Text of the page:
How Do You Become a Home Owner?
How Do You Become a Home Owner? – HOW DO YOU BECOME A HOME OWNER?
If you would like to buy a home you can either look in the property sections of the newspapers or view houses that are on show. You will usually have to talk to an estate agent who is helping the owner to sell the home, and who is acting on behalf of the owner. These houses could be existing houses in existing suburbs or they could be new houses in new developments. Sometimes, when you buy a new house in a new development, you will only be shown a show house and the plans of the house, because the house has not been built yet – this is called buying ‘off plan’. See Also: DPSA Circular <<Apply Now
When you have decided on the home that you want and agreed to the selling price, you sign a Deed of Sale, which is a legal contract between you and the seller for the purchase of the home.
When you buy a home in suburbs that fall under the control of a municipality, ownership of the home is when the title is transferred into your name (i.e. you have full title). Once you/your financial institution have paid the price to the seller the title will be transferred to your name. A special lawyer, called a conveyancer, will ‘carry across’ the title by getting you to sign the necessary documents and lodging them at the Deeds Office where the registrar of deeds will formally register the property in your name. If you have a mortgage loan the bank’s claim to your property will be written into the title deed.
Instalment sale agreement
In some cases, for instance in inner cities in high rise buildings, the owner or developer will sell to you by means of an instalment sale. You will not have full title until you have paid off the last instalment. You sign an instalment sale agreement, which is a legal contract between you and the seller of the home.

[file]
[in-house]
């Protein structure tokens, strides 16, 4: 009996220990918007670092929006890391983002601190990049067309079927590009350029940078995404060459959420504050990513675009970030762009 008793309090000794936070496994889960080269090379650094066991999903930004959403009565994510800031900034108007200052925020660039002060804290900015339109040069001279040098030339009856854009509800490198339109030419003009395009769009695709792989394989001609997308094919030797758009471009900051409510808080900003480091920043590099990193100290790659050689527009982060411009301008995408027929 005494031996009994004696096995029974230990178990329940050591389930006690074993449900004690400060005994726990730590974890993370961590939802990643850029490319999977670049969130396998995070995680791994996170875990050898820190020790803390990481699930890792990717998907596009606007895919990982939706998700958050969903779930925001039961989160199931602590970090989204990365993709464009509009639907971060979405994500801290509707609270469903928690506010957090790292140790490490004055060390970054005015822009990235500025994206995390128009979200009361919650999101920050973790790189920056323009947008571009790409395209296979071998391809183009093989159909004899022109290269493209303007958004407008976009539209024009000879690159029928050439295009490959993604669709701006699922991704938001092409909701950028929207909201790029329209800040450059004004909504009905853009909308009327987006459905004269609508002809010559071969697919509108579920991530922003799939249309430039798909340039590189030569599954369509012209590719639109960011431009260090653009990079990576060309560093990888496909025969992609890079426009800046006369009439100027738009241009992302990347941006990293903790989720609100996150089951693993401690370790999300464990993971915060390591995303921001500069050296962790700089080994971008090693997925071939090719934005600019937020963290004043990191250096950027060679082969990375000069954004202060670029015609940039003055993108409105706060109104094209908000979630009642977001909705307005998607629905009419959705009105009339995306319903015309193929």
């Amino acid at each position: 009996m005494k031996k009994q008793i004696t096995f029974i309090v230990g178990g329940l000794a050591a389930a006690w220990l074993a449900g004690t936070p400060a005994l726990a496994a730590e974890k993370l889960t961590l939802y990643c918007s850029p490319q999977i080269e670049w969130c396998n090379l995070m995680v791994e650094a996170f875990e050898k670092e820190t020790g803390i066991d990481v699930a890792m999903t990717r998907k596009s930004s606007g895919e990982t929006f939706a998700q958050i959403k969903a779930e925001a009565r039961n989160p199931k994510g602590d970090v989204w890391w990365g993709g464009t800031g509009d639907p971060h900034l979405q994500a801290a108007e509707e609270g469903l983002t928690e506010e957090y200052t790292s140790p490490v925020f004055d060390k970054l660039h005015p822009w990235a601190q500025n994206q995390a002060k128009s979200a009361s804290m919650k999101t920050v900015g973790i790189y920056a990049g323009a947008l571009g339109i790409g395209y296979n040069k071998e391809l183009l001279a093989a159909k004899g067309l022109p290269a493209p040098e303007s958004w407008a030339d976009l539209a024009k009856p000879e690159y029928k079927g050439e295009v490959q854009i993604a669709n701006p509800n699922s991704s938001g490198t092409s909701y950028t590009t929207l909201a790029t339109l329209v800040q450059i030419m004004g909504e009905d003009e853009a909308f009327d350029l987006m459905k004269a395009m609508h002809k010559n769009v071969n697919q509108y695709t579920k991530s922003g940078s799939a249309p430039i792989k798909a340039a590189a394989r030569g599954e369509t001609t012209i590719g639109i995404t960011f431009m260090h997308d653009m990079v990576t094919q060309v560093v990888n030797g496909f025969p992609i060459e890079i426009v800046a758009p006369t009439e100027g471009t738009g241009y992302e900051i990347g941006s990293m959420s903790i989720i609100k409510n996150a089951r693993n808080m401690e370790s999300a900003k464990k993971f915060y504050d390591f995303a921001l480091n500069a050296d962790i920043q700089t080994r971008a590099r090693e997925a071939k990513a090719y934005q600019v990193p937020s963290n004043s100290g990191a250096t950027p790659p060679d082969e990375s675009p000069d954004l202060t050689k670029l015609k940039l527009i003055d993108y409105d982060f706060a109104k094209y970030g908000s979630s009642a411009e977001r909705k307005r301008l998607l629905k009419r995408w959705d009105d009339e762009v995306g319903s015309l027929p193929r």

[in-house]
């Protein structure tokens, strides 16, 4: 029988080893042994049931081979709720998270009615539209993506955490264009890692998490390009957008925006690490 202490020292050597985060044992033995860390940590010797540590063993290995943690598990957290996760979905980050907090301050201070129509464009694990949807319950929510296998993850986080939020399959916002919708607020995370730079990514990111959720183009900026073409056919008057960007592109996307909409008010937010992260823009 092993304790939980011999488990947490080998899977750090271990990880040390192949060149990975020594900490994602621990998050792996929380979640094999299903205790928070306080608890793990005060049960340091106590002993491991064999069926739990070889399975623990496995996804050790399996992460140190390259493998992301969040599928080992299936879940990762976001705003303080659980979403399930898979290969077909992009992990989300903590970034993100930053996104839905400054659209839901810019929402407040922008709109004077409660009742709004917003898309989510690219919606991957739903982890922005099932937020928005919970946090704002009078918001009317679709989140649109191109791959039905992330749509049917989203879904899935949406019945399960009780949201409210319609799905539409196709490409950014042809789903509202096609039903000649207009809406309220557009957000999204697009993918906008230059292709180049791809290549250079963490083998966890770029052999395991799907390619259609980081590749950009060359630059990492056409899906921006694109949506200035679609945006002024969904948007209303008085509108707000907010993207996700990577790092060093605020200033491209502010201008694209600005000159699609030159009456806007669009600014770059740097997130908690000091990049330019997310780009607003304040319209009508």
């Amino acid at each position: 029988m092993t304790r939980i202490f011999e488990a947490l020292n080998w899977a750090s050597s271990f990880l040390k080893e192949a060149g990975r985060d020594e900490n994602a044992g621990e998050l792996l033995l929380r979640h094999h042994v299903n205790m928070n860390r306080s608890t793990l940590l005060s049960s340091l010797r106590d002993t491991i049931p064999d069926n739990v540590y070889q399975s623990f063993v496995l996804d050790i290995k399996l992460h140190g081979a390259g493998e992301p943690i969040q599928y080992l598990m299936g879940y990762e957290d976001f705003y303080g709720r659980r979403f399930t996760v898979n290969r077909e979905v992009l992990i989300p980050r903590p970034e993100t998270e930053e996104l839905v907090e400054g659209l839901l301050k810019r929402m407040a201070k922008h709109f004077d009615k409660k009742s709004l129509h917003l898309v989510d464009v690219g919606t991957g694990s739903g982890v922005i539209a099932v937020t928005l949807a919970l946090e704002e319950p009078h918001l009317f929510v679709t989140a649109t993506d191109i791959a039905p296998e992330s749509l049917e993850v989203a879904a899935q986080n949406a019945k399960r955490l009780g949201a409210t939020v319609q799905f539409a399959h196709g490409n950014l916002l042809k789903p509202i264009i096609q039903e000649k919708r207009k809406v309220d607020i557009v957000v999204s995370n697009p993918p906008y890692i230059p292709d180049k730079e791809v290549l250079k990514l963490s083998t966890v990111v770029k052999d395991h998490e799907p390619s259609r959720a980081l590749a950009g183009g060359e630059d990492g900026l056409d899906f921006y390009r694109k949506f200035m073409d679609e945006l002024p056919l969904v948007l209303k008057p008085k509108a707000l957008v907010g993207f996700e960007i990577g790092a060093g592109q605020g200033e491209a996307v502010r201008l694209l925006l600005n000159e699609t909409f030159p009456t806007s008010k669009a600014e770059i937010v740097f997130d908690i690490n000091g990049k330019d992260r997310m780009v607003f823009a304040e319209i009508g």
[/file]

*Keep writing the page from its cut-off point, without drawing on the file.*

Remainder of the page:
Permission to Occupy (PTO)
If you want to own a home on land under the control of a traditional leader you will first have to get his permission. The procedure might be different in different parts of the country – you will have to enquire with your traditional leader what the procedure is. For instance in KwaZulu-Natal, the traditional leaders will give you the following documents to indicate that you have their permission to occupy land:
- Recommendation from traditional leader to the KZN Department of Traditional and Local Government Affairs for issuing of permission to occupy certificate.
- Site Inspection Certificate.
- Sketch of the site.
You must submit these documents to the KwaZulu-Natal Department of Traditional and Local Government Affairs in Ulundi, who will then issue a Permission to Occupy (PTO). The PTO proves that you ‘own’ the land in the traditional area.
Therefore, in order to become a home owner you must either
- Have your name on the title deed of the home; or
- Sign an instalment sale agreement with the seller; or
- Get a Permission to Occupy certificate from the Provincial Government of the province where you have your traditional home